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Merck claims first-ever okay for Ebola vaccine, in Europe

Comes shortly after J&J filed its Ebola candidate with EMA


Merck & Co/MSD has secured the first approval in Europe for a vaccine to protect against Ebola, getting a green light for the Ervebo shot originally developed by NewLink Genetics.

The approval comes shortly after Johnson & Johnson filed its Ebola vaccine candidate (Ad26.ZEBOV, MVA-BN-Filo) with the EMA, setting up a possible approval next year, and ahead of a potential approval of Ervebo in the US due next March. Another vaccine – MVA-BN-Filo from Bavarian Nordic – is in late-stage testing in Uganda.

Ervebo – previously known as V920 (rVSVΔG-ZEBOV-GP) – has been cleared by the EMA for active immunisation of adults aged over 18 who are at risk of infection from the Ebola virus.

The vaccine has been approved as the Democratic Republic of the Congo (DRC) is grappling with the world’s second largest Ebola epidemic on record, with more than 2,000 lives lost and 3,000 confirmed infections since the outbreak was declared in August 2018, according to the World Health Organization (WHO).

The largest outbreak to date occurred in West Africa in 2014-2016, and resulted in more than 11,000 deaths. Ervebo has already been approved for use in emergencies by the WHO, based on trials conducted during that epidemic which suggested it had 93% protective efficacy.

To date, hundreds of thousands of people have been vaccinated against Ebola in the country, either with V920 or J&J’s Ad26.ZEBOV, and MSD says it has already provided more than 250,000 doses of V920 for use in the DRC outbreak.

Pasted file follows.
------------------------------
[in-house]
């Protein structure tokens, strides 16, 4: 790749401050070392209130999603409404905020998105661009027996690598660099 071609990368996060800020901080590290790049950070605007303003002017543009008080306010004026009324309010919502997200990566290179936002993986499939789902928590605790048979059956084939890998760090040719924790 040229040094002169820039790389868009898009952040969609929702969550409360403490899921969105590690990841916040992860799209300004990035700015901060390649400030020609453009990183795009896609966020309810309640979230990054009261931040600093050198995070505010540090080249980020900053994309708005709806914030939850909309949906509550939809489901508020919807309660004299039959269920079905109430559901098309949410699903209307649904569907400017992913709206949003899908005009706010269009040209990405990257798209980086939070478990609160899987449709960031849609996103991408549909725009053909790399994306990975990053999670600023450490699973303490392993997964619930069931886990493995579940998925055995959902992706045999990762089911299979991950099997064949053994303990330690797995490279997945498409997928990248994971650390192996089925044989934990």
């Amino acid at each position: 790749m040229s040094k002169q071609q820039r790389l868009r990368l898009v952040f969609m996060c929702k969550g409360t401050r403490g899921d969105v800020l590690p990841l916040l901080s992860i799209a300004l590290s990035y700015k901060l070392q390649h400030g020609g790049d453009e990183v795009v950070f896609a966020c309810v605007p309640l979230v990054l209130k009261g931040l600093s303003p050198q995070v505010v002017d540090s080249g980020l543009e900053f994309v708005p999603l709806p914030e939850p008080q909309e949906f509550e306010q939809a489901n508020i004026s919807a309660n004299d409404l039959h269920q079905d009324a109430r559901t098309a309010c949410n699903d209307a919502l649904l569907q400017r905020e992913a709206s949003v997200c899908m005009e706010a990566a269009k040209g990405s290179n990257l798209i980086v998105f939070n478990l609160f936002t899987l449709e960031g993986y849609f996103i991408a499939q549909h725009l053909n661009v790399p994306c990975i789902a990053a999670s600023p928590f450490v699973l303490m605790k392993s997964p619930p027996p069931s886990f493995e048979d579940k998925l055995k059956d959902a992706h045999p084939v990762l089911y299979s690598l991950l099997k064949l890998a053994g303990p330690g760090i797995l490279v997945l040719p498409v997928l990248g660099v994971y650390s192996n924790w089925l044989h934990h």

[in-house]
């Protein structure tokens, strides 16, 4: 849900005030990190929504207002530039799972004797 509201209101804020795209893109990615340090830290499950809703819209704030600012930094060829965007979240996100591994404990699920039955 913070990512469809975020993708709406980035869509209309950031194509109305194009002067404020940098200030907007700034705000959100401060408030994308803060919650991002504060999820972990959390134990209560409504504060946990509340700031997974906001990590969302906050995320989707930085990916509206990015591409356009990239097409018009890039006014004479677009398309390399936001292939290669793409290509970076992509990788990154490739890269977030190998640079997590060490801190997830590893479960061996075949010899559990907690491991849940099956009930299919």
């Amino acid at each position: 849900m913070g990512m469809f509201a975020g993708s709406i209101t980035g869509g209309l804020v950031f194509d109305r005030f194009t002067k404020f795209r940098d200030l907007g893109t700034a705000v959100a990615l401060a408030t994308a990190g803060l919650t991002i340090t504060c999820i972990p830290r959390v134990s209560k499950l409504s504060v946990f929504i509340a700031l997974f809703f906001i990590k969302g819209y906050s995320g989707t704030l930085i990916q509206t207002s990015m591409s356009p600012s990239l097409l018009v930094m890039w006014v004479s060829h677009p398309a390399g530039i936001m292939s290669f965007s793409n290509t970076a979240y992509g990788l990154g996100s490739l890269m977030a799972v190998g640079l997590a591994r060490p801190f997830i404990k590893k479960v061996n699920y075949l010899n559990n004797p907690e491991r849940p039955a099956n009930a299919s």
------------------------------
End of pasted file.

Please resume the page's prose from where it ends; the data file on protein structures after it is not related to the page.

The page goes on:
“This vaccine has already saved many lives in the current Ebola outbreak, and the decision by the European regulator will help it to eventually save many more,” said Dr Tedros Adhanom Ghebreyesus, WHO director-general.

MSD says it will now start producing licensed doses of Ervebo at a facility in Germany that should become available in the third quarter of 2020, and in the meantime will continue to produce V920 to supply compassionate-use programmes in the DRC assisted by the WHO, US government and vaccine charity Gavi.

It has also applied to the WHO seeking prequalification status for the vaccine, as well as making marketing submissions to certain African country regulators with the help of African Vaccine Regulatory Forum (AVAREF).

MSD chief executive Kenneth Frazier said the approval “is the result of an unprecedented collaboration for which the entire world should be proud. It is a historic milestone and a testament to the power of science, innovation and public-private partnership”.

Article by
Phil Taylor

12th November 2019

From: Regulatory



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